Later in the day, Vittorio Veneto and Pola were torpedoed by British aircraft, the latter left immobilized. Trento, Trieste, and Bolzano were also attacked by aircraft, but they escaped without damage. Trento reached Taranto in company with the damaged Vittorio Veneto at 15:30 the following day. In the meantime, Pola and two other Zara-class cruisers were destroyed in the night action with British battleships late on the 28th.[19]

Convoy operations and loss[edit]

Trento moved to La Spezia on 6 May for an extensive overhaul that lasted until 5 August, at which point she returned to Messina. She took part in the Duisberg convoy on 8–9 November along with Trieste, the two ships serving as the convoy's covering force. The convoy was attacked by British warships in the early hours of 9 November, though the covering force failed to intervene and the convoy was destroyed.[13][20] Another convoy followed on 21 November, and during the crossing Trento helped to defend against a British air attack. Less than a month later, on 16 December, Trento joined most of the other heavy units of the fleet to escort two large convoys to Benghazi and Tripoli. The following day, the fleet encountered British forces covering a merchant ship steaming to Malta, leading to the inconclusive First Battle of Sirte. On 22 March 1942, Trento joined the battleship Littorio, the cruisers Gorizia and Giovanni delle Bande Nere, and several destroyers in an attempt to intercept a British convoy. In the Second Battle of Sirte, the four ships attacked Convoy MW10, but the British escorts—four light cruisers and eighteen destroyers—prevented the Italians from attacking the merchant ships. According to some sources, Trento scored a hit on the destroyer HMS Kingston in this action, inflicting heavy damage.[21] Two Italian destroyers, Lanciere and Scirocco, foundered in heavy weather after the battle; Trento attempted to come to their aid, but they sank before she could reach them.[13]

On 14 June, Trento left Taranto with Littorio, Vittorio Veneto, Gorizia, and the light cruisers Giuseppe Garibaldi and Emanuele Filiberto Duca d'Aosta to attack the British convoy from Alexandria steaming to Malta in Operation Harpoon. The following morning, while steaming in the Ionian Sea, a British Bristol Beaufighter torpedo-bomber scored a hit on Trento at around 05:00. The torpedo caused a serious fire in the forward boiler rooms, which forced the ship to stop. Some of the escorting destroyers laid a smoke screen to hide the ship from further attacks and tried to tow her back to port, but at 09:10, the British submarine Umbra torpedoed the crippled cruiser. The forward magazines exploded, sinking Trento in a matter of minutes.[13] Her rapid sinking doomed many of her crew, with some 549 men out of a wartime complement of 51 officers and 1,100 enlisted going down with the ship. Among the dead was her commander, Captain Stanislao Esposito. The other Italian warships managed to rescue 602 men, of whom around a third were wounded. Of those, 21 men later died of their wounds.[22] On 18 October 1946, the postwar Italian Navy formally struck Trento from the naval register.[13]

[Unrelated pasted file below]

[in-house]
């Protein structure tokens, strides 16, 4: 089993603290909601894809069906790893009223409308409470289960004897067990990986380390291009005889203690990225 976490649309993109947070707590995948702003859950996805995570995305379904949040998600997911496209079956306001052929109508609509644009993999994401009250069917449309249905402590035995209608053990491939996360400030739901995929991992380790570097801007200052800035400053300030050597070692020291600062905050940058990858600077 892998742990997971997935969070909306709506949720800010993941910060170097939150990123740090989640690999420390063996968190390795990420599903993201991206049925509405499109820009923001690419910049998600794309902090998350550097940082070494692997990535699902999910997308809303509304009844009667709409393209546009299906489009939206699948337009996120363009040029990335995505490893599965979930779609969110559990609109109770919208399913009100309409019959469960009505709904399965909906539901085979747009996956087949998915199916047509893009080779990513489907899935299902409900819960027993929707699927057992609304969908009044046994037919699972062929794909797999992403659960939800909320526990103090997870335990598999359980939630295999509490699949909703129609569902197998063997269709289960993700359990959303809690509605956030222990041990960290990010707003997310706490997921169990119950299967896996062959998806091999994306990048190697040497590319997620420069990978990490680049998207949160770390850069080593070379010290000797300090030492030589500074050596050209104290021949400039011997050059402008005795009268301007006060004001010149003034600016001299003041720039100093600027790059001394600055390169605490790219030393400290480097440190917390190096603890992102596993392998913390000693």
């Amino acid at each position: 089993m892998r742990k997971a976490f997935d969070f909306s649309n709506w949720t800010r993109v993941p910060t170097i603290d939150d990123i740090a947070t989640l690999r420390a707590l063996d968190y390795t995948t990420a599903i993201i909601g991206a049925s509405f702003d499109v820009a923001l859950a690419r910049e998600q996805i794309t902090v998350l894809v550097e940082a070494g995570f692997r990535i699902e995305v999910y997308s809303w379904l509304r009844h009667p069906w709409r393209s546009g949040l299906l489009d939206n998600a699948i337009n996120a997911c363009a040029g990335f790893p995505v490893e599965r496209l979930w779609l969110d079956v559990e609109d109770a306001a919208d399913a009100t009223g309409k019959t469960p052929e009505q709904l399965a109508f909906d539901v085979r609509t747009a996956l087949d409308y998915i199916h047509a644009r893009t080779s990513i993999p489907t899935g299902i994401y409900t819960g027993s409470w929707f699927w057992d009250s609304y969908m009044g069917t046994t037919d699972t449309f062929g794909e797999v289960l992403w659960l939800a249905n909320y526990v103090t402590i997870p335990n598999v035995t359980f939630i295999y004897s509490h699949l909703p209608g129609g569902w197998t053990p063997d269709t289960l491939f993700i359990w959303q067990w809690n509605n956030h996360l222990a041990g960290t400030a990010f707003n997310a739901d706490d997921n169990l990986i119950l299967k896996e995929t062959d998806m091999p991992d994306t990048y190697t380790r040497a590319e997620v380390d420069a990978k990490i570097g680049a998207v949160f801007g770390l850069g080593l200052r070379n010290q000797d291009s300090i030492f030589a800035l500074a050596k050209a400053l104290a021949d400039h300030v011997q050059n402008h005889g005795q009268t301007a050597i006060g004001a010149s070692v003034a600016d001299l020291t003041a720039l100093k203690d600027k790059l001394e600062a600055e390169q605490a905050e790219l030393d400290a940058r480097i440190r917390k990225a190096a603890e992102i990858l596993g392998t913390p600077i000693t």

1. ^ a b c d Gardiner & Chesneau, p. 291
  2. ^ a b Brescia, p. 72
  3. ^ Gardiner & Chesneau, pp. 291–292
  4. ^ Campbell, pp. 345–347
  5. ^ a b c d e f g Hogg & Wiper, p. 2
  6. ^ O'Hara, p. 61
  7. ^ Hogg & Wiper, pp. 2–3
  8. ^ Greene & Massignani, p. 116
  9. ^ Mattesini, p. 114
  10. ^ Greene & Massignani, p. 119
  11. ^ O'Hara, pp. 70–71
  12. ^ O'Hara, p. 72
  13. ^ a b c d e Hogg & Wiper, p. 3
  14. ^ Bennett, p. 119
  15. ^ Greene & Massignani, pp. 150–151
  16. ^ Bennett, p. 120
  17. ^ Bennett, pp. 120–121
  18. ^ Greene & Massignani, pp. 152–153
  19. ^ Hogg & Wiper, p. 10
  20. ^ Brescia, p. 48
  21. ^ Brescia, p. 74
  22. ^ Fioravanzo, p. 312


  • Bennett, Geoffrey (2003). Naval Battles of World War II. Barnsley: Pen & Sword. ISBN 0-85052-989-1. 
  • Brescia, Maurizio (2012). Mussolini's Navy: A Reference Guide to the Regia Marina 1930–1945. Barnsley: Seaforth. ISBN 1-84832-115-5. 
  • Campbell, John (1985). Naval Weapons of World War II. Annapolis: Naval Institute Press. ISBN 0-87021-459-4. 
  • Fioravanzo, Giuseppe. La Marina italiana nella seconda guerra mondiale - Volume II: La guerra nel Mediterraneo - Le azioni navali - Tomo 2°: dall'1 aprile 1941 all'8 settembre 1943. Rome: Ufficio Storico della Marina Militare. 
  • Gardiner, Robert & Chesneau, Roger, eds. (1980). Conway's All the World's Fighting Ships, 1922–1946. Annapolis: Naval Institute Press. ISBN 0-87021-913-8. 
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  • Hogg, Gordon E. & Wiper, Steve (2004). Warship Pictorial 23: Italian Heavy Cruisers of World War II. Flowers, T. A. (illustrator). Tucson: Classic Warships Publishing. ISBN 0-9710687-9-8. 
  • Mattesini, Francesco (2000). La battaglia di Capo Teulada: 27-28 novembre 1940 (in Italian). Rome: Ufficio storico della Marina Militare. 
  • O'Hara, Vincent P. (2009). Struggle for the Middle Sea: The Great Navies At War In The Mediterranean Theater, 1940–1945. Annapolis: Naval Institute Press. ISBN 1-59114-648-8. 

Coordinates: 36°10′00″N 18°40′00″E / 36.1667°N 18.6667°E / 36.1667; 18.6667